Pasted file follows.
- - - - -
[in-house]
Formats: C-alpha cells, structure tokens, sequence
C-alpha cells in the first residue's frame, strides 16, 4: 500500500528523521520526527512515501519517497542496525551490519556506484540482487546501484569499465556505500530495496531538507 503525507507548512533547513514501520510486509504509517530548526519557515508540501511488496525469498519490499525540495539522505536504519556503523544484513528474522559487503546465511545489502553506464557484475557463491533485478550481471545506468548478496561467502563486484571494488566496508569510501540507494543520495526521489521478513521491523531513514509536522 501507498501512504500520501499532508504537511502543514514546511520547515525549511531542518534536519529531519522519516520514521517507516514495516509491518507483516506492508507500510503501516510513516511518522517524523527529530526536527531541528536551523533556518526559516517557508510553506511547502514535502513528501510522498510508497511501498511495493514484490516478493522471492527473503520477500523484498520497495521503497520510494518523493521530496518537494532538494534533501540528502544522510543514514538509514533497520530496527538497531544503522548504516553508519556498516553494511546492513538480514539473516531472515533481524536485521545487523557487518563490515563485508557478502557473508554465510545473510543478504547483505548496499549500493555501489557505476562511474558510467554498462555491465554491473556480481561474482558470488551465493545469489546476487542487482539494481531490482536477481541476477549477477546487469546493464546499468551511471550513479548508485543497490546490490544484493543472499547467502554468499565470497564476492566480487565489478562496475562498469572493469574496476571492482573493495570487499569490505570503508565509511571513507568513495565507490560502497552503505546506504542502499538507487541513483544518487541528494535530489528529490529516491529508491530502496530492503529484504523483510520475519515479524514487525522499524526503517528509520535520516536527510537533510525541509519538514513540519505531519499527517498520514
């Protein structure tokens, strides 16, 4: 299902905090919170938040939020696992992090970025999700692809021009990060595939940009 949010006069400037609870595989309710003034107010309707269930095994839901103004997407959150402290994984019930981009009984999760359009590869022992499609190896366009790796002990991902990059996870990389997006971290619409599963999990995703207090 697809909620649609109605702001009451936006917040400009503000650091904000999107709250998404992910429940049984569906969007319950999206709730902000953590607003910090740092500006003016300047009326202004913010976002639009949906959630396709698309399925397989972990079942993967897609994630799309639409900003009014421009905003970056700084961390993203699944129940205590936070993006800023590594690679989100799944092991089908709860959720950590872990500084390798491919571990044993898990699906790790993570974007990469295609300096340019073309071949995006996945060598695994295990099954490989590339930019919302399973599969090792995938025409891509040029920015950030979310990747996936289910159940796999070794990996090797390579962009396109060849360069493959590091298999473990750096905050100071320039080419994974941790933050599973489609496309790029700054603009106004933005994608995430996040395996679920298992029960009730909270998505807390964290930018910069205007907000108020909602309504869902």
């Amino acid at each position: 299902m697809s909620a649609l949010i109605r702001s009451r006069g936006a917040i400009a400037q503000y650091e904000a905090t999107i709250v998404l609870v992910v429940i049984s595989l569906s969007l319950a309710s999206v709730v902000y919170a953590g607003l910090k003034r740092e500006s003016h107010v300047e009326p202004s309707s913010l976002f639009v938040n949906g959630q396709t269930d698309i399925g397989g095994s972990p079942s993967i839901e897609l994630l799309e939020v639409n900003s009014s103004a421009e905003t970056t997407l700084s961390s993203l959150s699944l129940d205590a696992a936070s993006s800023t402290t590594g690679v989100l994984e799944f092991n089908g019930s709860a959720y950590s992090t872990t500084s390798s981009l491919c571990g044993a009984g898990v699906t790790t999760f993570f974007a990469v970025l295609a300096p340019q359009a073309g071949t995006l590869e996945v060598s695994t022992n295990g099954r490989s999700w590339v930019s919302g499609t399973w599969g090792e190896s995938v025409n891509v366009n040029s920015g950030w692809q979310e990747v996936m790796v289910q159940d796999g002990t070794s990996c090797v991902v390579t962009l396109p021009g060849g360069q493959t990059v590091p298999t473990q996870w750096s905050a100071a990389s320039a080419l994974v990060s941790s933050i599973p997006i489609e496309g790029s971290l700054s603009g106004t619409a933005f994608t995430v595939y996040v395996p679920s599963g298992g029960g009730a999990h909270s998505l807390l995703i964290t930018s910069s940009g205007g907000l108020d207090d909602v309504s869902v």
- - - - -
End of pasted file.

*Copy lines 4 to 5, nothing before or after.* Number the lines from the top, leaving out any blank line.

């Protein structure tokens, strides 16, 4: 299902905090919170938040939020696992992090970025999700692809021009990060595939940009 949010006069400037609870595989309710003034107010309707269930095994839901103004997407959150402290994984019930981009009984999760359009590869022992499609190896366009790796002990991902990059996870990389997006971290619409599963999990995703207090 697809909620649609109605702001009451936006917040400009503000650091904000999107709250998404992910429940049984569906969007319950999206709730902000953590607003910090740092500006003016300047009326202004913010976002639009949906959630396709698309399925397989972990079942993967897609994630799309639409900003009014421009905003970056700084961390993203699944129940205590936070993006800023590594690679989100799944092991089908709860959720950590872990500084390798491919571990044993898990699906790790993570974007990469295609300096340019073309071949995006996945060598695994295990099954490989590339930019919302399973599969090792995938025409891509040029920015950030979310990747996936289910159940796999070794990996090797390579962009396109060849360069493959590091298999473990750096905050100071320039080419994974941790933050599973489609496309790029700054603009106004933005994608995430996040395996679920298992029960009730909270998505807390964290930018910069205007907000108020909602309504869902």
């Amino acid at each position: 299902m697809s909620a649609l949010i109605r702001s009451r006069g936006a917040i400009a400037q503000y650091e904000a905090t999107i709250v998404l609870v992910v429940i049984s595989l569906s969007l319950a309710s999206v709730v902000y919170a953590g607003l910090k003034r740092e500006s003016h107010v300047e009326p202004s309707s913010l976002f639009v938040n949906g959630q396709t269930d698309i399925g397989g095994s972990p079942s993967i839901e897609l994630l799309e939020v639409n900003s009014s103004a421009e905003t970056t997407l700084s961390s993203l959150s699944l129940d205590a696992a936070s993006s800023t402290t590594g690679v989100l994984e799944f092991n089908g019930s709860a959720y950590s992090t872990t500084s390798s981009l491919c571990g044993a009984g898990v699906t790790t999760f993570f974007a990469v970025l295609a300096p340019q359009a073309g071949t995006l590869e996945v060598s695994t022992n295990g099954r490989s999700w590339v930019s919302g499609t399973w599969g090792e190896s995938v025409n891509v366009n040029s920015g950030w692809q979310e990747v996936m790796v289910q159940d796999g002990t070794s990996c090797v991902v390579t962009l396109p021009g060849g360069q493959t990059v590091p298999t473990q996870w750096s905050a100071a990389s320039a080419l994974v990060s941790s933050i599973p997006i489609e496309g790029s971290l700054s603009g106004t619409a933005f994608t995430v595939y996040v395996p679920s599963g298992g029960g009730a999990h909270s998505l807390l995703i964290t930018s910069s940009g205007g907000l108020d207090d909602v309504s869902v």